Unsticking Things

Sometimes you need to get unstuck. Here are a few techniques known to work:

1. *Invert the problem*: what are the concrete things you could do to make the opposite result happen? Want to finish that book or article? What are the necessary steps to make sure you don’t finish it? (How many of those steps are you already undertaking?) Even if you end up with a depressing list of things you are already doing to undermine yourself, you can then begin to undo each of those things. Instead of whipping yourself for not getting the big thing done, focus on *not* doing one of the corrosive things. When you’ve stopped doing one, stop doing another. (It’s the opposite of creating a good habit: it’s eliminating bad habits. It seems silly, but what happens is you start finding yourself with time. If nothing else, maybe you’ll stare at the clouds more.)
2. *Eliminate the inessential*: there is, perhaps apocryphal, story of Warren Buffett guiding his pilot through three steps. In the first, he tells the pilot to write down his top 25 career goals. In the second step, he tells him to circle his top 5. Then he asks, in the third step, about the remaining 20. When the pilot says those are important, too, and he’ll try to get to them, Buffett responds that those 20 are to be avoided at all costs. The logic here is that we spread ourselves too thin, we either want to do more than we can or we want to please more people than we can. The result is that we end up paralyzed by too much. Don’t be paralyzed. Focus on the most important things and get them done. Who knows, once they’re done, you can re-assess things and maybe some of those top 20 contenders will be in the next five. (Honestly, five things may be too many.)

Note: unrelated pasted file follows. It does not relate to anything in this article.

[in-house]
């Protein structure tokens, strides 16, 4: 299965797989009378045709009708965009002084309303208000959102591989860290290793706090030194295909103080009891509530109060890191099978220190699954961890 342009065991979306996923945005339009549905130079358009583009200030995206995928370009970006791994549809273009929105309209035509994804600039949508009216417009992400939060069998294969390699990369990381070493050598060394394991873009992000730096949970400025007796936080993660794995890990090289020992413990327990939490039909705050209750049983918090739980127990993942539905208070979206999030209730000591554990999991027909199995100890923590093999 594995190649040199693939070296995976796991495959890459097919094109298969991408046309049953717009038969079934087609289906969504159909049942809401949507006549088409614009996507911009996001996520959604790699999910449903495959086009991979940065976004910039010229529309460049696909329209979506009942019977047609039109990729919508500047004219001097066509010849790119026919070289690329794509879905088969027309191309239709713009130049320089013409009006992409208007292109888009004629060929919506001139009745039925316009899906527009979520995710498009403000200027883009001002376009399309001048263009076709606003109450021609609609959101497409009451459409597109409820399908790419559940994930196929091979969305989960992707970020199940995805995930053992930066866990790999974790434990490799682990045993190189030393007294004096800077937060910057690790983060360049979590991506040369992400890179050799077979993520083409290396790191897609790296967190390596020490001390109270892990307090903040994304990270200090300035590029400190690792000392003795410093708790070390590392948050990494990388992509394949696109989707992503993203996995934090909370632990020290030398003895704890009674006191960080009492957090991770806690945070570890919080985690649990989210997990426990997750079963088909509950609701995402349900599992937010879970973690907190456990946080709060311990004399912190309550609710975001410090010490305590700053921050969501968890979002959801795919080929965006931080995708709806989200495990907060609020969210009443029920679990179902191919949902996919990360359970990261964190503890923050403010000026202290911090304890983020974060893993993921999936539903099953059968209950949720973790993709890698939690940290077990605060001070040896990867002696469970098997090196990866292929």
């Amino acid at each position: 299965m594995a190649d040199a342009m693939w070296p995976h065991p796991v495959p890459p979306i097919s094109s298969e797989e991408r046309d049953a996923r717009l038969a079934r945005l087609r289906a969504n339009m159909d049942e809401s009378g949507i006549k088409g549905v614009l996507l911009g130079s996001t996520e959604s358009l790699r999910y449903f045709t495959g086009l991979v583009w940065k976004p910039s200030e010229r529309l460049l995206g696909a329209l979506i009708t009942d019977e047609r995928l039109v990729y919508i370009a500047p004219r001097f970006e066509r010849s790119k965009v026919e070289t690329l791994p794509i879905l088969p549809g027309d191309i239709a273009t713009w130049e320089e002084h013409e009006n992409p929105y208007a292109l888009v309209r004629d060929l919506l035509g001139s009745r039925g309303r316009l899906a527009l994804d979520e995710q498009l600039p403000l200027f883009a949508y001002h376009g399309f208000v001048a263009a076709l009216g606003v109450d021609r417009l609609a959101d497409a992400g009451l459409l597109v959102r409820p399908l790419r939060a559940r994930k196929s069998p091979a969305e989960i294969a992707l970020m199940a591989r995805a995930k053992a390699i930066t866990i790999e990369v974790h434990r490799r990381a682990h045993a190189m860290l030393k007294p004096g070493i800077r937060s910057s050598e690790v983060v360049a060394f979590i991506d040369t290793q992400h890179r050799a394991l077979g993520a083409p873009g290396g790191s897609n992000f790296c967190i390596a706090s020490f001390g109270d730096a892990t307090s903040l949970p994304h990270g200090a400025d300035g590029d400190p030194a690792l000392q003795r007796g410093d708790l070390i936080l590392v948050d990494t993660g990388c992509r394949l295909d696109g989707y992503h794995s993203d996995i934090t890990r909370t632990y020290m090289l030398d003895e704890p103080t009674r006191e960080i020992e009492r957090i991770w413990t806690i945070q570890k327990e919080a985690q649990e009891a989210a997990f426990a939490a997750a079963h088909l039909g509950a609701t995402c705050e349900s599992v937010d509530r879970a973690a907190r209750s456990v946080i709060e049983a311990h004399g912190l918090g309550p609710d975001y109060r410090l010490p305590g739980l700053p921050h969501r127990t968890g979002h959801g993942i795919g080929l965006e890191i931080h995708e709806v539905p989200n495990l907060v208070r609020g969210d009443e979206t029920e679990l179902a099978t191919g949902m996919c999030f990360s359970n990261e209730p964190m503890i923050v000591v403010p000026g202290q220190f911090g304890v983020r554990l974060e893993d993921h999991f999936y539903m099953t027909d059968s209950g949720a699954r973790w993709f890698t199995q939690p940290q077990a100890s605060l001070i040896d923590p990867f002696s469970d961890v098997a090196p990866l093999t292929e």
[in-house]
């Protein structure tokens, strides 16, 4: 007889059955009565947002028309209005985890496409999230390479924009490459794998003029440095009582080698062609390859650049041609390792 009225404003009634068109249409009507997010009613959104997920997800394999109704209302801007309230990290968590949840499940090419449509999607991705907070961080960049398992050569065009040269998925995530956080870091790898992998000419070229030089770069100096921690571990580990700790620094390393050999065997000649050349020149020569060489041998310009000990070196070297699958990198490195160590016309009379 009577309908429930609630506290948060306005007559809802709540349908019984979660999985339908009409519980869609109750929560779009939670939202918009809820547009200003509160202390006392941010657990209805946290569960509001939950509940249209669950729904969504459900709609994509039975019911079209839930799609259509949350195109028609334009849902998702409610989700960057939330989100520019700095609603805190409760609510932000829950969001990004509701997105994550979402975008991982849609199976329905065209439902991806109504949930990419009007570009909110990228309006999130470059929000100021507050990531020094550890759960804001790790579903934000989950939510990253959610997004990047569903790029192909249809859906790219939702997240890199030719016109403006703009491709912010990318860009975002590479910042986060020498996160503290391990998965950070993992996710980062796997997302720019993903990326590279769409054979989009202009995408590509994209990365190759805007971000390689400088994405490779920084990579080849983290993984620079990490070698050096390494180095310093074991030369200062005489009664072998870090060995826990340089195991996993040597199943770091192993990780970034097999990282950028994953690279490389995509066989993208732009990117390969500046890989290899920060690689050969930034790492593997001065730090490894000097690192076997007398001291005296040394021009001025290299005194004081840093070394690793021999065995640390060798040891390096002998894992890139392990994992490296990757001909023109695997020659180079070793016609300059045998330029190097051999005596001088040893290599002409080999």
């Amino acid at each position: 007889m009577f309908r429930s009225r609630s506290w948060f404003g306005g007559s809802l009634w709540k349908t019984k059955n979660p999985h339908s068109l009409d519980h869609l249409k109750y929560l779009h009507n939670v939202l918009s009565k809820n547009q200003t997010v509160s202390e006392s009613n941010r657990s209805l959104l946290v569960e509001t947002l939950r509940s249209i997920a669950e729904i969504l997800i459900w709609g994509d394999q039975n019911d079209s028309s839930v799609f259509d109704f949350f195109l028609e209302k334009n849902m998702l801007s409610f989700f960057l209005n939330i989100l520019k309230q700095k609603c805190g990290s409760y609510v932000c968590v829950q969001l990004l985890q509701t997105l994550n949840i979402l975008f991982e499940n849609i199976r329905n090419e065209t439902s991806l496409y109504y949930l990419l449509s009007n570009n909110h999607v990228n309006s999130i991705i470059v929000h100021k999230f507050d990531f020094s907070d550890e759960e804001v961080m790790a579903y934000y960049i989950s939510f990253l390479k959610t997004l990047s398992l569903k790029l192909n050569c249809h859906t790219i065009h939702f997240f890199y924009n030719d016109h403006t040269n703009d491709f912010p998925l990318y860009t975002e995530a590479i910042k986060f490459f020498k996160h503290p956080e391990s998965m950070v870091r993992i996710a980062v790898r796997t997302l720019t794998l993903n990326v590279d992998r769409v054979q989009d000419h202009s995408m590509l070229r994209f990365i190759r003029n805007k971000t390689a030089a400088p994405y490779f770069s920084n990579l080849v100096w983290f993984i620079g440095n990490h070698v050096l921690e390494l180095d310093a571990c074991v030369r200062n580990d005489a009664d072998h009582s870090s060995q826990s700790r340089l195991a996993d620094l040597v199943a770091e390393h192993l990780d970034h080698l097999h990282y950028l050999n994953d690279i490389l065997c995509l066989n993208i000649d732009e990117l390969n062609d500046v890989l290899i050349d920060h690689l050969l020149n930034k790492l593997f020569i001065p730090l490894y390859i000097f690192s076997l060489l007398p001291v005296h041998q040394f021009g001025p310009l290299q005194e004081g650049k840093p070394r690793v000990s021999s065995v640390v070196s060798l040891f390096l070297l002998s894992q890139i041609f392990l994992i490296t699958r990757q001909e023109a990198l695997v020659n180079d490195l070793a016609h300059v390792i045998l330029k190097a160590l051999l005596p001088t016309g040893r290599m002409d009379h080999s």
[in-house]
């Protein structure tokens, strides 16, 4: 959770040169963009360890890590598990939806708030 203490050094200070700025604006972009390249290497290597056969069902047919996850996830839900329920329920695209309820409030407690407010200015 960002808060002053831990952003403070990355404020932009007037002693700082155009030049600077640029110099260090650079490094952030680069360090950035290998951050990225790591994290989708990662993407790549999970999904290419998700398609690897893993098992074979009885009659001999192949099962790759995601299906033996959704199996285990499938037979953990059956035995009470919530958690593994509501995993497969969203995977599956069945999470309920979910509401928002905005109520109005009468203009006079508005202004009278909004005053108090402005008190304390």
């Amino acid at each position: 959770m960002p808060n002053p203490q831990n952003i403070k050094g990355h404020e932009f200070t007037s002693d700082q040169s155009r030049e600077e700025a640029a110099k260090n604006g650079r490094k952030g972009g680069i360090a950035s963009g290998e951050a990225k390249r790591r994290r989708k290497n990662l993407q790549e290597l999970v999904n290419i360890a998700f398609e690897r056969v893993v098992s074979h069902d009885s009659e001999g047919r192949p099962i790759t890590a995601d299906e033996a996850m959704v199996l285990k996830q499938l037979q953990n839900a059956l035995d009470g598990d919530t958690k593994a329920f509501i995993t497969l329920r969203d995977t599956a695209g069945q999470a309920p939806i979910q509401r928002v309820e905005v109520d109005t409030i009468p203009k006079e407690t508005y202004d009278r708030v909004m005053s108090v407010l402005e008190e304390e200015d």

3. *Use Eisenhower’s Box*: Stephen Covey, so far as I can tell, adapted and refined the same box that Eisenhower used throughout his long and distinguished career. I’m guessing someone taught it to Ike, so it’s got some years on it. I could draw a diagram, but, honestly, you’ve seen this particular 2-by-2 grid so many times, you can imagine it for yourself — and that’s probably for the better:
* IMPORTANT & URGENT: Do it now.
* IMPORTANT BUT NOT URGENT: Schedule a time to do it.

The effectiveness is when you recognize that things like watching television or checking social media are probably in that last category. So, yeah, sorry about that.

James Clear is a big fan of the two-minute rule, which he divides into two parts. The first is taken from David Allen’s GTD methodology which dictates that anything that can be done in two minutes, that needs to get done, should get done right away. The second one is good: new habits should take less than two minutes to do. It’s one way to get them to stick.

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